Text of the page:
What’s the first thing you do when you need to get a video made?
Maybe you’ve never commissioned a video project before or you’ve been asked to get some competitive quotes to mix things up a bit.
It may be tempting to just fire out a few generic emails and hope for some decent costs back from a range of professional companies.
But the truth of the matter is that if you don’t write a video production brief for your video production company, the costs could be way off what they need to be and the production process could be a long, complicated and confusing mess! A mess that goes over budget and over deadlines too!
By writing a brief in advance of getting quotes for a project, it gives you the chance to organise your thoughts, messages and ideas so that everyone involved is on the same page and you can make the most of your video production budget.
To make things simple, Here’s a summary of three important tips that will get you on the right track.
1. Establish the goals of Your Video Production
Always ensure that the goals, messages and overall focus of your corporate video are clear in your video brief. Why are you making a video in the first place? Why is it not a website, a brochure or an email campaign? Give us the background of the project and how the decision to make a video came about.
This leads us on to messaging. What is the core message you want to communicate to your audience in this video? There may be more than one key messages for a single film, that’s ok, but you want to make sure these are set in stone from the outset and don’t get carried away with too many.
This in turn plays into the ultimate goal of your project — so what’s is it? are you trying to drive more traffic to your website? Or are you hoping to spread awareness of an upcoming event? This can be as broad as you like, but it all links back to that original ‘why’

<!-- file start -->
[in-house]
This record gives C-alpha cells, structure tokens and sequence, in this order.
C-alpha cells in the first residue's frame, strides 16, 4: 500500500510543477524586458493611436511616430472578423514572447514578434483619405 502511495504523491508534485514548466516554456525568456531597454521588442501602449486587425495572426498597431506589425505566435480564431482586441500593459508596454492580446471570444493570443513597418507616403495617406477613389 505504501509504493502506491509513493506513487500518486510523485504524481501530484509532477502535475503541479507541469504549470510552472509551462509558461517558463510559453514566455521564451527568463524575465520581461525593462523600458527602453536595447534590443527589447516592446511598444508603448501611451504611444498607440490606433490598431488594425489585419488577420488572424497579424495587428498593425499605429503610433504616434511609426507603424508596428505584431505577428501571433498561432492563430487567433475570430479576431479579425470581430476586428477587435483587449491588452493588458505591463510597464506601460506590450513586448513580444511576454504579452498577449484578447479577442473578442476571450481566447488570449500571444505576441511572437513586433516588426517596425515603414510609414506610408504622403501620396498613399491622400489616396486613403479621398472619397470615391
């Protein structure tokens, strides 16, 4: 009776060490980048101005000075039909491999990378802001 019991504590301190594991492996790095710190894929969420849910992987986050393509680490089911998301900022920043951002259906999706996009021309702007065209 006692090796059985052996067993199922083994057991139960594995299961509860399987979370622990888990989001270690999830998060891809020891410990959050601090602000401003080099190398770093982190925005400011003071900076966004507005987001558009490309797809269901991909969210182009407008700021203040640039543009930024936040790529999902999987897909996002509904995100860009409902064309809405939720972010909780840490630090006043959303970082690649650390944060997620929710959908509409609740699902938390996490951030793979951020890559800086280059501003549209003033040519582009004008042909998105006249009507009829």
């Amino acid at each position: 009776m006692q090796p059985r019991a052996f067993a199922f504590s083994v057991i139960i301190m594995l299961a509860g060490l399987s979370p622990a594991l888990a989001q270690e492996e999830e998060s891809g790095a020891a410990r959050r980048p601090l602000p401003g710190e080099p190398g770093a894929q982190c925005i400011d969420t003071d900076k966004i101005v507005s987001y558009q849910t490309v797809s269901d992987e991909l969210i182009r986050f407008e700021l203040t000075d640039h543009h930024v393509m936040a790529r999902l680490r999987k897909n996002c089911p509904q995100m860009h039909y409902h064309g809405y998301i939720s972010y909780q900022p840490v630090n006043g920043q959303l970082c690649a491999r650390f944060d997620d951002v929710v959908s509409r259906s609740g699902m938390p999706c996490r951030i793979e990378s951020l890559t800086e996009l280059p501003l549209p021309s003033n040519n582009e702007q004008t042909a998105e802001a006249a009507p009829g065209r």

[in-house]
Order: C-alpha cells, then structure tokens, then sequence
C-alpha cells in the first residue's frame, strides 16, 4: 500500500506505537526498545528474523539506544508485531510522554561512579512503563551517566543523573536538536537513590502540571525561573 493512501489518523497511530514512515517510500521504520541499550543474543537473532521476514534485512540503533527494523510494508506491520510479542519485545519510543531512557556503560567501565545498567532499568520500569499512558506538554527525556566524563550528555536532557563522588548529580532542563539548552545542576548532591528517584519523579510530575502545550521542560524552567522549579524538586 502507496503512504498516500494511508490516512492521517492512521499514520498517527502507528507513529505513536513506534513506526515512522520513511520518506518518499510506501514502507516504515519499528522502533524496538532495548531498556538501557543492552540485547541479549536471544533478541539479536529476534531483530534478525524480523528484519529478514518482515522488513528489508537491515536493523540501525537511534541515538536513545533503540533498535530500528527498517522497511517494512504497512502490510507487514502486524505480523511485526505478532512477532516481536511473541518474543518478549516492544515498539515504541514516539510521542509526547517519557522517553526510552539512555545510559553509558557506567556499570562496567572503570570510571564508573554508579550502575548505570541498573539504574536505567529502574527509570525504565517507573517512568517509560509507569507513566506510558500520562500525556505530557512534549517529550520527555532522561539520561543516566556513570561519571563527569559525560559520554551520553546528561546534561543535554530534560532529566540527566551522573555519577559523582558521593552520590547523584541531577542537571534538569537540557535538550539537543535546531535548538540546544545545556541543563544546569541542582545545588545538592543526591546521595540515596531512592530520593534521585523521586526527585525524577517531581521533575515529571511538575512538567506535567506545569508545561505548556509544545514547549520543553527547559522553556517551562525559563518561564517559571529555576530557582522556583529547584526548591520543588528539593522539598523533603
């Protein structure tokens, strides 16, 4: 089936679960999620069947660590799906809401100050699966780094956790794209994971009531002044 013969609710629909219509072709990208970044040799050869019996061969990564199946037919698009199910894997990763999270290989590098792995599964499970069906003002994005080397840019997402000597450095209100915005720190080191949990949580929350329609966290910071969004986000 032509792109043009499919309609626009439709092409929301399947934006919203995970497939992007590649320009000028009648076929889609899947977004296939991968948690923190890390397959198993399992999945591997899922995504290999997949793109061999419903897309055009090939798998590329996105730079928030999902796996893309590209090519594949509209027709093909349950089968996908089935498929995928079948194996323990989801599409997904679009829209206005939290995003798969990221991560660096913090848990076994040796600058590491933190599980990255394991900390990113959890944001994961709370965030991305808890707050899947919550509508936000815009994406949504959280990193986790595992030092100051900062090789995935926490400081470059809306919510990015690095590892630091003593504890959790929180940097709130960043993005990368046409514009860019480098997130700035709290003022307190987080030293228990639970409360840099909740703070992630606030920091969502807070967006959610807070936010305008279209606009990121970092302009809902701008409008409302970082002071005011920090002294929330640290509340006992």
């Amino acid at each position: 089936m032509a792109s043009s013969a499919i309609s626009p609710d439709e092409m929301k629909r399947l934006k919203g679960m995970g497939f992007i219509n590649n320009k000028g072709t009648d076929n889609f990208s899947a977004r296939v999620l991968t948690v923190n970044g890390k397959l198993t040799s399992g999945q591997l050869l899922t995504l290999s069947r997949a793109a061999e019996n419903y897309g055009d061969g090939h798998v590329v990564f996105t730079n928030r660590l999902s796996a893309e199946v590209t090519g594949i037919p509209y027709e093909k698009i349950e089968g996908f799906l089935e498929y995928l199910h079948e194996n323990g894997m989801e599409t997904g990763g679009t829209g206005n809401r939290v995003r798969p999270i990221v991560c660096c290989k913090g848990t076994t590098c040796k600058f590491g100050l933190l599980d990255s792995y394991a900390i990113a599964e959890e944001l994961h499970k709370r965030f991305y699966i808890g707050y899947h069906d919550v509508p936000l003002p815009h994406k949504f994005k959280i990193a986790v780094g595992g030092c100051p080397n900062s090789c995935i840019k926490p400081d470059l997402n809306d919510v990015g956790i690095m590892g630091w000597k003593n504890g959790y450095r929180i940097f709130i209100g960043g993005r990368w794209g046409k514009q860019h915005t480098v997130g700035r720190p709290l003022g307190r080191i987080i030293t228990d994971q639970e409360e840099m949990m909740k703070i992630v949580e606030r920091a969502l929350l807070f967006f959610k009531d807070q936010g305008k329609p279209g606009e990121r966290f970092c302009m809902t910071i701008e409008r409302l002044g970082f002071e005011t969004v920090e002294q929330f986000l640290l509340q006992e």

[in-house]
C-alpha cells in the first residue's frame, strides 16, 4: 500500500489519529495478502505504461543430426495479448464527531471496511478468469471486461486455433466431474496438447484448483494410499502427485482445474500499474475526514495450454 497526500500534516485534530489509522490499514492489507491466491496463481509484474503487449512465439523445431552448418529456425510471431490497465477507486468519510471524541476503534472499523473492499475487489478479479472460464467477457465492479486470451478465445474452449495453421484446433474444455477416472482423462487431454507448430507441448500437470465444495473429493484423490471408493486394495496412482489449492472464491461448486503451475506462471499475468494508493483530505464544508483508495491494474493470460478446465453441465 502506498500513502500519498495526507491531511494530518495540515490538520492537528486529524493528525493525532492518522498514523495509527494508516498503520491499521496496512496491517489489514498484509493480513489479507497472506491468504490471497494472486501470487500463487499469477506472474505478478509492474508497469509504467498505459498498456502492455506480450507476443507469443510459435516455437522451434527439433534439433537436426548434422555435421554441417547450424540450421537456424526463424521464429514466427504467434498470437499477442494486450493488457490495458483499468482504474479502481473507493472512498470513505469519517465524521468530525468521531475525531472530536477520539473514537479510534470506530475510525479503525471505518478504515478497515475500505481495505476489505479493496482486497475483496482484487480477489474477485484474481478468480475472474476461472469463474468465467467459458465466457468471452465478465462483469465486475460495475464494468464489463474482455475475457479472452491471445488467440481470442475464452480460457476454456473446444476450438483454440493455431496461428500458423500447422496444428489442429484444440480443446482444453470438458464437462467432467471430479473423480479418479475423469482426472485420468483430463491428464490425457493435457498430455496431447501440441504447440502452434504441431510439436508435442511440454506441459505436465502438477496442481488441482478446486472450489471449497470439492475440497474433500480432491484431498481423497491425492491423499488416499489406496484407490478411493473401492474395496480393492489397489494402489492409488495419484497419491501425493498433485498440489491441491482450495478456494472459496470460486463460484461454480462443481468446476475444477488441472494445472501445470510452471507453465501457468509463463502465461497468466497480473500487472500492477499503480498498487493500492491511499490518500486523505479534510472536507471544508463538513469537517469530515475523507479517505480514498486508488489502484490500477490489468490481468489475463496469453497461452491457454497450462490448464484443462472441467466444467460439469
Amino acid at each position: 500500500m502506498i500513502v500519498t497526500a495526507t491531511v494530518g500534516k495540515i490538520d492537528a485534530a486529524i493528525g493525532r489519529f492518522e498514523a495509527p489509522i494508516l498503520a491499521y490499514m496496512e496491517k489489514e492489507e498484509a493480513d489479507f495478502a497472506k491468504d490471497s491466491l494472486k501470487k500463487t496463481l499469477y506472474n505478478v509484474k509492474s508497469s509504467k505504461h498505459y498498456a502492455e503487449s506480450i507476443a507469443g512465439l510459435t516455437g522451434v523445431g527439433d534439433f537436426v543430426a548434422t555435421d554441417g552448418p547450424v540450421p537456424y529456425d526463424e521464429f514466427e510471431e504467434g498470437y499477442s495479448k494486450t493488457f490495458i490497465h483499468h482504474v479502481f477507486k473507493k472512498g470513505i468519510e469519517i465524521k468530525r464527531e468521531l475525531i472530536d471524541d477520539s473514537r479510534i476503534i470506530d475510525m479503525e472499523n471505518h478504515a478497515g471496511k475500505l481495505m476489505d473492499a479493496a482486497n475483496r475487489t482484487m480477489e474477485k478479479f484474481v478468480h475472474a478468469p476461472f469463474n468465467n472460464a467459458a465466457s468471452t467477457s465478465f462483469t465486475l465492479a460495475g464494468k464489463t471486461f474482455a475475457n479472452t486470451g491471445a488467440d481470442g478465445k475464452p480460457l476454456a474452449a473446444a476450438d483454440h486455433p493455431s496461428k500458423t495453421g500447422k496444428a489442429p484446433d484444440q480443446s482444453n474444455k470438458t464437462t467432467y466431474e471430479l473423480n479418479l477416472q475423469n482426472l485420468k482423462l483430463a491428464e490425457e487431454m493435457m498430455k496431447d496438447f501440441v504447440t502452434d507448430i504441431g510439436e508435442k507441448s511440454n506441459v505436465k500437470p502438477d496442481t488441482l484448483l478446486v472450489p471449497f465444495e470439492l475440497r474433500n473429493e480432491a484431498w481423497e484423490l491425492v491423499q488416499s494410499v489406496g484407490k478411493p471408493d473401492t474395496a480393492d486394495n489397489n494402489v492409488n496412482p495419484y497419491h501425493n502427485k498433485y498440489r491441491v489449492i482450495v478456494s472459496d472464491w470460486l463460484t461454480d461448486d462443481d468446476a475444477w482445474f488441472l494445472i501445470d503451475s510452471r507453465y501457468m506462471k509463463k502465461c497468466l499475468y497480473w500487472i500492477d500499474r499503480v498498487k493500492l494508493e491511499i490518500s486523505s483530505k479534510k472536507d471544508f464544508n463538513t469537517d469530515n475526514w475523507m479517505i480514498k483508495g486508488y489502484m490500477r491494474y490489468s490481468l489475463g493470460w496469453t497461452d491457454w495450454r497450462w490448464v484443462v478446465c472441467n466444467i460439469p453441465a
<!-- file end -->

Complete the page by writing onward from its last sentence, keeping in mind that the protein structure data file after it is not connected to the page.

The more detailed this information is in your brief, the better your video production team will be able to create something that accomplishes your goals.
2. Make Your Preferences Clear!
The video production brief is the perfect time to make your stylistic preferences clear to the video production team.
Have you already seen a video you like visually? Perhaps there’s a video from another market or industry that does a good job of selling their key messages? Maybe there’s a video trend or visual style you want to avoid in the execution?
If this isn’t the case, maybe there’s a look and feel you want to avoid? If anything, it’s more vital for us to know what you don’t like them what you do when it comes to visual style.
While you don’t necessarily need to have a finalised idea already set in stone at this point, providing your video team with examples of which styles fit (or don’t fit) your brand and its message can make it much easier to develop your video in a style that will effectively communicate your message.
This is most likely to impact your budget as well!
3. Set the Timescales for Your Video Production
Setting clear timescales for your production is essential for getting your finished product delivered on time and looking exactly how you want it.
There may be restrictions on certain elements of the video production. For example, filming may only be able to take place on certain days during working hours. Maybe the edit needs to be turned around in 24 hours? Perhaps a key stakeholder in the project is heading off on holiday for a fortnight during the script writing phase! All these things impact on the flow of the project and need to be dealt with as soon as possible.
In addition to the final deadline for the completed video, the members of our Nottingham video production team often find it beneficial when clients are able to provide other dates and times that are relevant to the production — such as when a special event relevant to the video will be held or when an important interview subject will be available. This vital information allows us to complete projects efficiently and on time.
While it may require a bit of extra time and effort, providing a detailed video production brief to your team will set the tone for the rest of your video project. By clarifying your project’s focus, establishing your preferences and setting the timescales for your project, you can put your team on the path to success.